The Oscar-nominated actor recently visited The Off-Camera Show With Sam Jones, where he frankly discussed transitioning out of the superhero life after playing a pivotal role in the Marvel Cinematic Universe since its inception in 2008.
"Realistically, to put it in a nutshell, I had an incredible 10-year run that was creatively satisfying, was very, very, very hard work and I dug very deep," he says. "But I’ve not been forced to explore the new frontier of what is my creative and personal life after this."
"It’s always good to get ahead of where you’re about to be," he adds. "If you put eyes on, 'Oh, that’s gonna be a big turn down there, spring of ’19. I better start psychically getting on top of that,' you know? 'Cause I don’t like the metaphoric k-hole. I don’t like folding up and molting and all that stuff, you know? And yet, it’s always in the transitions from one phase and the next phase where people fall apart."
Downey Jr. also discussed his priorities going forward, emphasizing that family comes first despite his world-famous career.
"Just as a matter of me wanting to be a fit father, husband and citizen, which, you know, roughly in that order, you gotta put eyes down the road and say, 'I’m being irresponsible if I don’t start seeing what is after that,'" he notes.
The leading man also touched upon how Iron Man and his own personality have melded over the last decade and the “dependency” that he feels developed for a time.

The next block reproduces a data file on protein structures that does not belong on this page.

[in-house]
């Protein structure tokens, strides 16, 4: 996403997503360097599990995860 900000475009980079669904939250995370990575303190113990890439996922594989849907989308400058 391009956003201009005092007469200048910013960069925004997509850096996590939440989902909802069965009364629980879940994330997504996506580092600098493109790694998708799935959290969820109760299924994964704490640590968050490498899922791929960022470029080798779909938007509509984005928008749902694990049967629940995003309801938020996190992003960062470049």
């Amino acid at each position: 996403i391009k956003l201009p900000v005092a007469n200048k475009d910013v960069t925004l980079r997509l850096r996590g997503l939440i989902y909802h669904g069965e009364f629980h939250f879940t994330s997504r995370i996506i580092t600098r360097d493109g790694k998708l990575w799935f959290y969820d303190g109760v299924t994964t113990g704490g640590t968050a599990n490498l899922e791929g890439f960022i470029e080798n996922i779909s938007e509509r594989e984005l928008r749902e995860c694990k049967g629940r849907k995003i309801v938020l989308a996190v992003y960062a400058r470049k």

"It’s the closest thing I’ve ever come to being a trust-fund kid," he said. "Initially, by creating and associating and synergizing with Tony Stark and the Marvel Universe and being a good company man, but also being a little off-kilter and being creative and then getting into all these other partnerships, it was a time when …what is it like when they say, 'Owners of pets start looking like their pets?' …You can feel really buffeted and you can be really spun out by it."
In Avengers: Endgame, Downey Jr.'s character dies in the final battle against Thanos (Josh Brolin), perhaps one of the most poignant moments in the massive franchise.
During the interview, the 54-year-old actor also emphasized the distinct separation between himself and the projects he takes on -- and how difficult it can be.
"Here’s the thing, first you learn in theater arts, aesthetic distance," he states. "I am not this play I’m doing. I’m not a character in The Fantasticks. I’m not Will from Oklahoma, you know? Aesthetic distance. It’s job one. I’m not my work. I’m not what I did with that studio. I’m not that period of time that I spent playing this character."
"And it sucks because, you know, the kid in all of us wants to be like, 'No, it’s always gonna be summer camp and we’re all holding hands and singing Kumbaya, isn’t it?'" he concludes. "It’s like, 'No. No, snap out of it.'"